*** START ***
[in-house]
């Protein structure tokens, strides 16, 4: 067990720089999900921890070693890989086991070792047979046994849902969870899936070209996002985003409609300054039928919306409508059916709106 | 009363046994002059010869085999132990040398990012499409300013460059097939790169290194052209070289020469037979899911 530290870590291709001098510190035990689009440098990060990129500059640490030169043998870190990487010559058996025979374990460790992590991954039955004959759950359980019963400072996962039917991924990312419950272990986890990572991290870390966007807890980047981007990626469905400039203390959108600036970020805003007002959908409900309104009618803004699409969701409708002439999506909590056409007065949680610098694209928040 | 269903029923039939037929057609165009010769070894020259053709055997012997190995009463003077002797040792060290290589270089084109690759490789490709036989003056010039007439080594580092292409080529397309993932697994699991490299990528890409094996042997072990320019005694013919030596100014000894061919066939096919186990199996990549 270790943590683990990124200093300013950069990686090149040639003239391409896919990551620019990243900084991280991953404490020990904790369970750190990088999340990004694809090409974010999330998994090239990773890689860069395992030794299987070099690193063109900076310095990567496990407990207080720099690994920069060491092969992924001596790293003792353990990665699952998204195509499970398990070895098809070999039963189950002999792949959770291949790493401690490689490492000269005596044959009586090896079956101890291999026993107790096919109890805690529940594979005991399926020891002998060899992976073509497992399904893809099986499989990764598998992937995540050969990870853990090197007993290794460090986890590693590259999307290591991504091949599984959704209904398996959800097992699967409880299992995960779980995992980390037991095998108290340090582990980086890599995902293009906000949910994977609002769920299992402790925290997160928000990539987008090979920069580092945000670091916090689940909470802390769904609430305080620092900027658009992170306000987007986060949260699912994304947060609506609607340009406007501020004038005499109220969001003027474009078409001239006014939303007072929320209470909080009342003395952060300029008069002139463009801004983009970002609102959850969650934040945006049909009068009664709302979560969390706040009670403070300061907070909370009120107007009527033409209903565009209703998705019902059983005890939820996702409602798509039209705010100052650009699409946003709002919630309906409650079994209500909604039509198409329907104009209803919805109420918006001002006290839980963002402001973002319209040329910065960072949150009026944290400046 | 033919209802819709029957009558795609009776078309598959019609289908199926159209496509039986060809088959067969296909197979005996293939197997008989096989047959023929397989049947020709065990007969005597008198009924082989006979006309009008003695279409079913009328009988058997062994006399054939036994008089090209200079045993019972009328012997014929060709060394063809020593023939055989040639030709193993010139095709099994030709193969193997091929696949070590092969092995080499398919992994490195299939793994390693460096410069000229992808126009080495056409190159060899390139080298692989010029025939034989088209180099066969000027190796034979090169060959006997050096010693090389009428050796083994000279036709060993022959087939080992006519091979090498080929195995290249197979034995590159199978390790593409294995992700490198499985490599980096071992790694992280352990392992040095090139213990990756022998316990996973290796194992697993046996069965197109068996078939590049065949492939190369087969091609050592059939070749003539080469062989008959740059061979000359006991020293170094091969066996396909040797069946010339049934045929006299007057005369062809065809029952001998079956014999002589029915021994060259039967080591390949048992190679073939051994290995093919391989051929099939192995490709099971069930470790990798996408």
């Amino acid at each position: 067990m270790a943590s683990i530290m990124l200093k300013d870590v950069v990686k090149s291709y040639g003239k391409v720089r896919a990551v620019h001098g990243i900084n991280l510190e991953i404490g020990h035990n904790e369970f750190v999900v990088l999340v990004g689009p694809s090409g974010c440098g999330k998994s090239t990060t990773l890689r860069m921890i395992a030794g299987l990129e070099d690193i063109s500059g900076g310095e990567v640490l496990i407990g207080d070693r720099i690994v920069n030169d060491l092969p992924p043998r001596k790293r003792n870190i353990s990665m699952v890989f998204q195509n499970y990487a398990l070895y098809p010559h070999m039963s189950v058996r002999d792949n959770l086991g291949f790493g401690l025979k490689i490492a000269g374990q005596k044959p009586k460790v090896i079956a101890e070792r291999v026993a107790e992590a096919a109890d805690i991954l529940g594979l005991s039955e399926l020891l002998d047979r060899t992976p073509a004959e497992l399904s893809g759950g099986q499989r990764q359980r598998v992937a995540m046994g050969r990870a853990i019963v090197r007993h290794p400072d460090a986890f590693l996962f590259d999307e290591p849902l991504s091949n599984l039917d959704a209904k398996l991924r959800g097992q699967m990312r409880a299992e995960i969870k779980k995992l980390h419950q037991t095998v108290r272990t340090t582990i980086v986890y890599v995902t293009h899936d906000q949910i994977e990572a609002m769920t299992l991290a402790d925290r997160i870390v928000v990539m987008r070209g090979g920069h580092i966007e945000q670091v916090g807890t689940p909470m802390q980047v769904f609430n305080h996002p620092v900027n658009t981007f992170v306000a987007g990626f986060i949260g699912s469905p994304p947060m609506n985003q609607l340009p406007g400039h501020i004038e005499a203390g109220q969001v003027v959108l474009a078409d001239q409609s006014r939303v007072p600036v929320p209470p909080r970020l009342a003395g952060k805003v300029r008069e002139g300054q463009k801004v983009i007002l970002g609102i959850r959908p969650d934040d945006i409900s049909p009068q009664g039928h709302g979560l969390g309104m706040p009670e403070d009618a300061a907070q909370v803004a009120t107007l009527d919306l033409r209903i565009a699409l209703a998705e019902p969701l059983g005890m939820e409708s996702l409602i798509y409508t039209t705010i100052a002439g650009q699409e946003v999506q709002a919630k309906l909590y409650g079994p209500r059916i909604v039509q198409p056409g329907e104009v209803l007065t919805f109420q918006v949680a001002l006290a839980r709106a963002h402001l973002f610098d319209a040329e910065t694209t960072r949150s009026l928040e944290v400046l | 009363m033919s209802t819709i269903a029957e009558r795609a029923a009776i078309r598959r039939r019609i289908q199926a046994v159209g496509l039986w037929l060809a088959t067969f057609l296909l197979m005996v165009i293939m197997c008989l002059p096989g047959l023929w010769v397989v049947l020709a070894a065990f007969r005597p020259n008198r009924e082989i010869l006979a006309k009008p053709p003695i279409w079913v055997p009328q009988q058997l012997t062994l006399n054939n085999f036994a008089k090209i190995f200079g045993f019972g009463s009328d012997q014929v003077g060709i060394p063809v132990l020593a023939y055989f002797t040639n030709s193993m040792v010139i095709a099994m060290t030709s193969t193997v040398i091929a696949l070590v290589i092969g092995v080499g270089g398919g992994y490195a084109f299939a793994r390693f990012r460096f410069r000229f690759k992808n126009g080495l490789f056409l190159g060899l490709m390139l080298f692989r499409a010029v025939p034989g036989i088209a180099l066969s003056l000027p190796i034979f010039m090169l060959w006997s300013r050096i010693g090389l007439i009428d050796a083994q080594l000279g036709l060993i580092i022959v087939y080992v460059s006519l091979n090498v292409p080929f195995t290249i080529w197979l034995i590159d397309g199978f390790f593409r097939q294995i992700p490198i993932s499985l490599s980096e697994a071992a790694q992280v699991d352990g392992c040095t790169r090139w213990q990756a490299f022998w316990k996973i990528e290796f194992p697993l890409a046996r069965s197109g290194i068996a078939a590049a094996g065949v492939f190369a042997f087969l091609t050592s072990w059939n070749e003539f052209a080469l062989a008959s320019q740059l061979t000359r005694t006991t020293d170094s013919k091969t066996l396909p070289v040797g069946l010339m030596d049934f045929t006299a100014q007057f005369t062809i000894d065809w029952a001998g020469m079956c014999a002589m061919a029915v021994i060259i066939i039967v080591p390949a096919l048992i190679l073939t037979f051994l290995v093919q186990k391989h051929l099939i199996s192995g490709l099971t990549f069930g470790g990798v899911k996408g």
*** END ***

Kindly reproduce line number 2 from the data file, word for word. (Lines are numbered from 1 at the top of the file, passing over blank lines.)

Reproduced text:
């Protein structure tokens, strides 16, 4: 067990720089999900921890070693890989086991070792047979046994849902969870899936070209996002985003409609300054039928919306409508059916709106 | 009363046994002059010869085999132990040398990012499409300013460059097939790169290194052209070289020469037979899911 530290870590291709001098510190035990689009440098990060990129500059640490030169043998870190990487010559058996025979374990460790992590991954039955004959759950359980019963400072996962039917991924990312419950272990986890990572991290870390966007807890980047981007990626469905400039203390959108600036970020805003007002959908409900309104009618803004699409969701409708002439999506909590056409007065949680610098694209928040 | 269903029923039939037929057609165009010769070894020259053709055997012997190995009463003077002797040792060290290589270089084109690759490789490709036989003056010039007439080594580092292409080529397309993932697994699991490299990528890409094996042997072990320019005694013919030596100014000894061919066939096919186990199996990549 270790943590683990990124200093300013950069990686090149040639003239391409896919990551620019990243900084991280991953404490020990904790369970750190990088999340990004694809090409974010999330998994090239990773890689860069395992030794299987070099690193063109900076310095990567496990407990207080720099690994920069060491092969992924001596790293003792353990990665699952998204195509499970398990070895098809070999039963189950002999792949959770291949790493401690490689490492000269005596044959009586090896079956101890291999026993107790096919109890805690529940594979005991399926020891002998060899992976073509497992399904893809099986499989990764598998992937995540050969990870853990090197007993290794460090986890590693590259999307290591991504091949599984959704209904398996959800097992699967409880299992995960779980995992980390037991095998108290340090582990980086890599995902293009906000949910994977609002769920299992402790925290997160928000990539987008090979920069580092945000670091916090689940909470802390769904609430305080620092900027658009992170306000987007986060949260699912994304947060609506609607340009406007501020004038005499109220969001003027474009078409001239006014939303007072929320209470909080009342003395952060300029008069002139463009801004983009970002609102959850969650934040945006049909009068009664709302979560969390706040009670403070300061907070909370009120107007009527033409209903565009209703998705019902059983005890939820996702409602798509039209705010100052650009699409946003709002919630309906409650079994209500909604039509198409329907104009209803919805109420918006001002006290839980963002402001973002319209040329910065960072949150009026944290400046 | 033919209802819709029957009558795609009776078309598959019609289908199926159209496509039986060809088959067969296909197979005996293939197997008989096989047959023929397989049947020709065990007969005597008198009924082989006979006309009008003695279409079913009328009988058997062994006399054939036994008089090209200079045993019972009328012997014929060709060394063809020593023939055989040639030709193993010139095709099994030709193969193997091929696949070590092969092995080499398919992994490195299939793994390693460096410069000229992808126009080495056409190159060899390139080298692989010029025939034989088209180099066969000027190796034979090169060959006997050096010693090389009428050796083994000279036709060993022959087939080992006519091979090498080929195995290249197979034995590159199978390790593409294995992700490198499985490599980096071992790694992280352990392992040095090139213990990756022998316990996973290796194992697993046996069965197109068996078939590049065949492939190369087969091609050592059939070749003539080469062989008959740059061979000359006991020293170094091969066996396909040797069946010339049934045929006299007057005369062809065809029952001998079956014999002589029915021994060259039967080591390949048992190679073939051994290995093919391989051929099939192995490709099971069930470790990798996408």